35 Film rolls are always rewound all the way back into the canister when they're done, that's how we know that it's been shot. If a short tab is sticking out, then it's definitely unused. I couldn't imagine how anyone could shoot a roll and then leave a bit of tab out?

Shoot it. As noted above, it will be "arty" quality.
posted by ovvl at 12:31 PM on January 25 [1 favorite]

Best answer: Like others in this thread, I think it's highly unlikely these have been used, but even if they were, I think the potential double exposures might be more interesting than what may currently be on them.
posted by spudsilo at 1:25 PM on January 25 [2 favorites]

Best answer: I would just get it developed. I'm less certain than some posters here that 100% of all exposed film ends up in the canister 100% of the time. But then, I used to leave the leader exposed a lot because certain brands of film were annoying to work with in the dark bag. With a manual camera its very easy to do, you just listen to the little snick of the film slipping off the sprocket and then stop winding.
posted by Lorin at 1:26 PM on January 25 [2 favorites]

Best answer: Almost certainly nothing on there. You'd need to have had someone manually rewind the film 95% of the way, which you could pull off if you were deliberately trying to do that, but why would anyone try? (On preview: I see what Lorin says directly above. So that's one reason.)

But does the cost to develop each roll (no prints) matter to you? It it were two or three rolls in a big batch, I'd probably include them when I was going to get things developed, just in case.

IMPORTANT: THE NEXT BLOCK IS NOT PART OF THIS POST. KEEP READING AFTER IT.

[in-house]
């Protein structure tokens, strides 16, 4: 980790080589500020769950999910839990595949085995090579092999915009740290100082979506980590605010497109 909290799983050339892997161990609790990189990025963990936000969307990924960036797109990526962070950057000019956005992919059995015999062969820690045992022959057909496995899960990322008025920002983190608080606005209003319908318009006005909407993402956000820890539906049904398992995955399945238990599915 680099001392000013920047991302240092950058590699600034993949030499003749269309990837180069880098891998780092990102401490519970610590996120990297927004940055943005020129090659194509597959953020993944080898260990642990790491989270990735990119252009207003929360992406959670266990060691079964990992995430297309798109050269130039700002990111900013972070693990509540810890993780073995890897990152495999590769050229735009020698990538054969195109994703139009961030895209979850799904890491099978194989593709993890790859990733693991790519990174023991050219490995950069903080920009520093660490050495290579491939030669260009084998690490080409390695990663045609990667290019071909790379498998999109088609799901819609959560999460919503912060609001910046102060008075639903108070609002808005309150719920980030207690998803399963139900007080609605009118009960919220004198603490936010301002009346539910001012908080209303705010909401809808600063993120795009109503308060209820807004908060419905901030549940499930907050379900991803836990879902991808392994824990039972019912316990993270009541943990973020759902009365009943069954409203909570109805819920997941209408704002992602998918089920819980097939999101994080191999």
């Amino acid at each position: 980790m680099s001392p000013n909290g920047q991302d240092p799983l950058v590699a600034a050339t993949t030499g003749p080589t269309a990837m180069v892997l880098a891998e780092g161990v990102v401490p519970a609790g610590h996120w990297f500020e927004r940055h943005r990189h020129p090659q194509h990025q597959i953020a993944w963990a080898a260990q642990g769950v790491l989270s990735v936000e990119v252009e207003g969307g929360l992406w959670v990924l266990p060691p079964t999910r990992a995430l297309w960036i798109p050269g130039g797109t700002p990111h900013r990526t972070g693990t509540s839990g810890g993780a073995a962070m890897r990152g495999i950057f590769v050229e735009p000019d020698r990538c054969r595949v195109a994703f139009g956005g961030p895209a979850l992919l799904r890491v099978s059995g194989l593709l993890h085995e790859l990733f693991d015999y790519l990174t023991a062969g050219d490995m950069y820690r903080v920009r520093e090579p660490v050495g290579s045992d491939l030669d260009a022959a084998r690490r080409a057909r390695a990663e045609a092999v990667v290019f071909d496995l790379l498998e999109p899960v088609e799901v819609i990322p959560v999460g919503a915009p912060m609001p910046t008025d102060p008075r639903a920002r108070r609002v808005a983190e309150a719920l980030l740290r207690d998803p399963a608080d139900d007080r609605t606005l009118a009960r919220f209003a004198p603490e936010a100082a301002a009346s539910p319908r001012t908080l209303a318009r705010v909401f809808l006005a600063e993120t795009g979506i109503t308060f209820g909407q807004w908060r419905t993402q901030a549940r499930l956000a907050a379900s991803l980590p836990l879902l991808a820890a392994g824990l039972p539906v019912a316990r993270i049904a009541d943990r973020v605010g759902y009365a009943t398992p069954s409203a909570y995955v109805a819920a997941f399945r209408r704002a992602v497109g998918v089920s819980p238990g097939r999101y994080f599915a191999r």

posted by mark k at 2:14 PM on January 25 [1 favorite]

When I only had a single film camera I'd fish the leaders out so I could switch film stock (there were tools for this) so if that was you I wouldn't be confident these weren't exposed.

But even so developing film is still pretty cheap all things considered and film is even cheaper. So I'd just get them developed. Absolutely worse case you waste the cost of a roll of film. I'd mention to the tech that the particular rolls might be blank and most will skip prints if they are.

{Actually the other way around used to be a problem; Take an entire or most of a roll of astrophotographs and the "helpful" photo technicion would skip printing those "blank" exposures to save you money. You'd have to make a special note when dropping off to print everything even the stuff that looks blank.}
posted by Mitheral at 3:27 PM on January 25

Go ahead and waste all of that old film stock if you believe that, leaving tabs open on exposed film is pure idiocy, unless they leave tabs open on purpose and tag them with notes.

This old film stock is not pure, it's experimental film.
posted by ovvl at 7:28 PM on January 25

Best answer: All I can say is that I got six rolls of clearly exposed film developed to solve my curiosity. Why not - it was cheap. The pictures came out neon-tinted and turned out to be 95% blurry shots of unrecognizable nothing and 5% of my kid sister with her middle school friends and some Backstreet Boys fan art. So, kind of boring, but I'm still glad I'm not wondering.